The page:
Including CM Virbhadra’s son Vikramaditya, Congress has fielded eight second- or third-generation politicians, while the BJP has given tickets to three.
Dynasty politics is a fact of life for Indian democracy. But in some states such as Himachal Pradesh, it is a more common phenomenon than elsewhere.
The Congress is often blamed for failing to break out of the dynastic mindset, but the BJP’s hands aren’t clean either, as evidenced by the candidates’ lists announced by the two main parties for the 9 November assembly elections.
One family, more than one ticket
In some recent assembly elections, most notably in Punjab, the Congress had introduced a ‘one family, one ticket’ rule. But in Himachal, the rule seems to have been done away with.
Chief Minister Virbhadra Singh is fighting the elections from a new seat, Arki, while his 28-year-old son Vikramaditya will make his electoral debut from the CM’s old seat, Shimla Rural. After the official announcement of his candidature Sunday, Vikramaditya is now gearing up to fight his father’s former loyalist Pramod Sharma, who has a BJP ticket.
The Singh family is not the only one enjoying multiple tickets. Health minister Kaul Singh Thakur is fighting from his pocket borough of Darang, but has also managed to procure a ticket for his daughter Champa from Mandi. Champa’s is an interesting case – she is the chairperson of the Mandi zila parishad, but had already filed her nomination for the assembly polls on Saturday as an independent candidate.
Champa is pitted against another dynast – former Union minister Sukh Ram’s son Anil Sharma, who recently left the Congress after three terms as an MLA to join the BJP.
Sons of famous Congress fathers
In Palampur, the Congress has acceded to the wishes of five-time MLA and outgoing Speaker Brij Behari Lal Butail, who did not want to contest. Instead, his son Ashish Butail will fight the election. Brij Behari had fought every assembly poll in Palampur since 1985, after taking over from brother Kunj Behari, a rich tea grower, who had won the seat twice.
On the Banjar seat, the Congress has fielded Aditya Vikram Singh, son of three-time MLA Karan Singh. A member of the Kullu royal family, Karan Singh, a cabinet minister, died in May this year. Karan Singh’s elder brother Maheshwar Singh, a BJP legislator contesting from Kullu this time, was Banjar MLA twice. Karan Singh too had won the seat twice for the BJP, but left the party after the BJP found a new candidate. He joined the Congress and won the seat in 2012.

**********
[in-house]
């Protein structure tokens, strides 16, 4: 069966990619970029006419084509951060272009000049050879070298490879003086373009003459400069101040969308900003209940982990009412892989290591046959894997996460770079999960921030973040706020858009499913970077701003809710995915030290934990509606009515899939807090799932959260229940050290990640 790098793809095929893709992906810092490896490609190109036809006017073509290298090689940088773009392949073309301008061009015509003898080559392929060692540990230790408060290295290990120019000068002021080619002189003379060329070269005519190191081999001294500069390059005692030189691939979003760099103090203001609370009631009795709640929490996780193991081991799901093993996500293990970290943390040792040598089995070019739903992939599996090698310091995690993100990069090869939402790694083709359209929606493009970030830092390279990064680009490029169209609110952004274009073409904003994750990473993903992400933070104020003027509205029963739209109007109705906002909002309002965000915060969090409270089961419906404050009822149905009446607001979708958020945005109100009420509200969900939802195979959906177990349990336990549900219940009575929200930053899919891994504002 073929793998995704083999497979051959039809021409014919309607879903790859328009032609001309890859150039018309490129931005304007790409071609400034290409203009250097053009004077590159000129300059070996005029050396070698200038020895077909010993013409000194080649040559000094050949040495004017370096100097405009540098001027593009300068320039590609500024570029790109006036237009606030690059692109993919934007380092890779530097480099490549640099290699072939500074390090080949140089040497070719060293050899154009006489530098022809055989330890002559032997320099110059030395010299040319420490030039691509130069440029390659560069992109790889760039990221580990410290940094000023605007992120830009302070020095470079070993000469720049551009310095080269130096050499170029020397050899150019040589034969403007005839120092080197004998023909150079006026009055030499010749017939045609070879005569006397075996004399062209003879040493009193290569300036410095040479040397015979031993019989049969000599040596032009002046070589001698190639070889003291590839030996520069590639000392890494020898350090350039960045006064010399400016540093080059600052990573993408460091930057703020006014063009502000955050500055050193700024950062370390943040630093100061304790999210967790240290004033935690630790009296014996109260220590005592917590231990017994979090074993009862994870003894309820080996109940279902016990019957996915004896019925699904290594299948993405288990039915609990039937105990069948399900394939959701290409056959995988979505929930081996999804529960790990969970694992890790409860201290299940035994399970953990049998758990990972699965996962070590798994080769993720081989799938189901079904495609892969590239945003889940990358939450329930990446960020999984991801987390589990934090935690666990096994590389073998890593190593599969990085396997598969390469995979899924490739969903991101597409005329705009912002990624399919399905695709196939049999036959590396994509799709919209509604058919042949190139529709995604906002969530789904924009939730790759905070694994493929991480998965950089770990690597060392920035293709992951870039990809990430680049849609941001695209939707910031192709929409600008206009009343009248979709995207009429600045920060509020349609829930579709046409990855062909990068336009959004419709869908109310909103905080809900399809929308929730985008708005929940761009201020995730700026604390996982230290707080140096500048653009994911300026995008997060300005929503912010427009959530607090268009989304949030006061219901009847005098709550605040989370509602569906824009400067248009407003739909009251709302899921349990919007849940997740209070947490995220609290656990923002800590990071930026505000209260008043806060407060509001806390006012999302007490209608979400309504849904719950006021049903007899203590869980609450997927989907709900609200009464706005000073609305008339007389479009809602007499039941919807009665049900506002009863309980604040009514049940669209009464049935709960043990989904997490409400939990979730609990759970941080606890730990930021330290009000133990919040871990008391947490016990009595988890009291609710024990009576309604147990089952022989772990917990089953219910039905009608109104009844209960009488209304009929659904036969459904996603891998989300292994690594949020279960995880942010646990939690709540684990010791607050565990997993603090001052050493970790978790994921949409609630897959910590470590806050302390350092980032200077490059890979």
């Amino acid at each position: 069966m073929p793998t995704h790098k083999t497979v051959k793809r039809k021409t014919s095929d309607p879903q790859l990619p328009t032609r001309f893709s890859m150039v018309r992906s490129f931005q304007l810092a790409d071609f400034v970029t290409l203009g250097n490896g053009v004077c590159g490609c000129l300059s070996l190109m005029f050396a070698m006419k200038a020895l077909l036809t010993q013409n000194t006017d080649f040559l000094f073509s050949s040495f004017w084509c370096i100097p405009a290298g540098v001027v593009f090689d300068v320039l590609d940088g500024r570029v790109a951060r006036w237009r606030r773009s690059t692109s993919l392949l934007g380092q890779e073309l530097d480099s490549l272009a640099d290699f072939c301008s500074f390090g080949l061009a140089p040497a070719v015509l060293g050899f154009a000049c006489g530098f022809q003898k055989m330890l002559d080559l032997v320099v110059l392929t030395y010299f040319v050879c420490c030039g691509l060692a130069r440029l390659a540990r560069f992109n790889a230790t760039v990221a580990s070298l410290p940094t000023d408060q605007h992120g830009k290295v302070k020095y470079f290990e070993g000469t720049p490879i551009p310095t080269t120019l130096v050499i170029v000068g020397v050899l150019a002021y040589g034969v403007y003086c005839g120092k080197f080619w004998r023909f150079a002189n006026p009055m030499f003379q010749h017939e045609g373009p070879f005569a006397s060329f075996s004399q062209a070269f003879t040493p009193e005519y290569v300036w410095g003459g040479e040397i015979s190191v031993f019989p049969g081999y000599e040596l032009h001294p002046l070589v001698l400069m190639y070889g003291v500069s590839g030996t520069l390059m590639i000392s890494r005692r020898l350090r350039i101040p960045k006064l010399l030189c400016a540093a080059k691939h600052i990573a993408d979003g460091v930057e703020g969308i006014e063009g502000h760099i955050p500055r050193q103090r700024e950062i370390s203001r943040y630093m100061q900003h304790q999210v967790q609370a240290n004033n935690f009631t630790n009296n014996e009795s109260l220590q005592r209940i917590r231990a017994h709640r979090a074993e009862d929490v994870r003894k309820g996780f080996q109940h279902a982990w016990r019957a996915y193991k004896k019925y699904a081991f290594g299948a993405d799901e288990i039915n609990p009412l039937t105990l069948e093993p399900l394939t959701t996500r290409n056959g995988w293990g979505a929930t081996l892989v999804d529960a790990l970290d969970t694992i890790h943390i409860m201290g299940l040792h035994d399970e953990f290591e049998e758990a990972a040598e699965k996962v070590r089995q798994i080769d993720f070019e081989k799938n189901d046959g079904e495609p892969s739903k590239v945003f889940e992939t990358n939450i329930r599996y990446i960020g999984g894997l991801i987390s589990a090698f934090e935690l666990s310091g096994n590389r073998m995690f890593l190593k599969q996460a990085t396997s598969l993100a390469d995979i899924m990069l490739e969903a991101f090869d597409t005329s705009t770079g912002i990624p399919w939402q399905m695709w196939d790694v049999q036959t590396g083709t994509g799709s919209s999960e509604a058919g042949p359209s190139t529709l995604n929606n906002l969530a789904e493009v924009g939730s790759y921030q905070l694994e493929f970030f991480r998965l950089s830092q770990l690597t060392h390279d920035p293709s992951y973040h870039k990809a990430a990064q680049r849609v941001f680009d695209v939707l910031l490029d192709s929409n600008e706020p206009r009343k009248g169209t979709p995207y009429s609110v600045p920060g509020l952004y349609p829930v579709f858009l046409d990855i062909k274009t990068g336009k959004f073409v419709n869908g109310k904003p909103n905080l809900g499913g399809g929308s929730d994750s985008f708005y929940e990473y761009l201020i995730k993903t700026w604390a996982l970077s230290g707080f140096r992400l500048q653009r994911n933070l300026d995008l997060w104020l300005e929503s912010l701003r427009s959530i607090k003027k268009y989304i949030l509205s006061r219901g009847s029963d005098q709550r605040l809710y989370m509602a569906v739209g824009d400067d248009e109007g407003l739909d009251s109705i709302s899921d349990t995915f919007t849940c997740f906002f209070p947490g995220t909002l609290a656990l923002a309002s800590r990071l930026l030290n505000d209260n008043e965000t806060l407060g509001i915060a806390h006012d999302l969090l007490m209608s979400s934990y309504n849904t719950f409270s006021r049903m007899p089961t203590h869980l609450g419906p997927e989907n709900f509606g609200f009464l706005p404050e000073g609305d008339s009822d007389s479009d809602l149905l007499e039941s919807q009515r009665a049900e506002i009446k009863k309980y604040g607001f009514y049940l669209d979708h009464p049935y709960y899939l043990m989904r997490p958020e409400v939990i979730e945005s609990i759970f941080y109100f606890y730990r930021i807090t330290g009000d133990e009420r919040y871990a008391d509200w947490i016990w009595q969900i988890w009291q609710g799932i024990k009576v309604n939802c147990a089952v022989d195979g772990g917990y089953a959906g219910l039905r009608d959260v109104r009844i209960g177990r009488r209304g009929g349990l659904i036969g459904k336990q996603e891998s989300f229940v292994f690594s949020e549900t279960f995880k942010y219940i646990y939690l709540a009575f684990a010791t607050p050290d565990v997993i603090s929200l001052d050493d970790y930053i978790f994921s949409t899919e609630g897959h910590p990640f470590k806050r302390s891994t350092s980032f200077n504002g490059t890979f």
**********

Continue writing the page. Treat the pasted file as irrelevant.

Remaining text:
It isn’t just young dynasts who are in the fray. The Congress candidate from Dharamsala is 45-year-old Sudhir Sharma, son of old warhorse Sant Ram, who had won the Baijnath seat six times since 1972. When Sant Ram died in 1998, the then-26-year-old Sudhir contested the bypoll but lost. But he went on to win the seat twice. After delimitation, Baijnath became a reserved seat, and Sudhir shifted to Dharamsala and won.
In Shillai, Harshvardhan Chauhan, 53, is trying to become a five-time MLA. He is the son of Guman Singh Chauhan, who had won it four times since 1972. Harshvardhan had lost the 2012 assembly poll to the BJP’s Baldev Singh Tomar, but is trying to beat him this time.
In Nurpur, Kangra, the Congress candidate is 59-year-old Ajay Mahajan. His father, the late Sat Mahajan, was a five-time MLA from Nurpur, and held many portfolios in the Himachal Pradesh government.
Rohit Thakur, the Congress candidate from Jubbal-Kotkhai, is the grandson of former chief minister Thakur Ram Lal. It won’t be a stretch to call the seat the Thakur family’s borough – Ram Lal won his first election in 1957 and went on to represent the constituency nine times, including in 1990, when he beat Virbhadra Singh as a Janata Dal candidate. Rohit, now 43, has been an MLA twice from the seat.
BJP not far behind
In addition to Sukh Ram’s son Anil Sharma, there are a few BJP candidates in the dynast category too.
Manali is an example. The BJP’s sitting MLA is 49-year-old Gobind Singh Thakur, son of Kunj Lal, who was a minister in Shanta Kumar’s BJP government. Thakur himself first became an MLA in 2007 from Kullu, his family’s stronghold, before shifting to Manali in 2012.
Another BJP dynast in fray is 59-year-old Narendra Thakur, who is fighting from Hamirpur. He is the son of late BJP leader Jagdev Chand, who was a five-time MLA from the seat. Thakur fought the 2012 polls as the Congress candidate from Hamirpur, but ended up losing to former CM Prem Kumar Dhumal.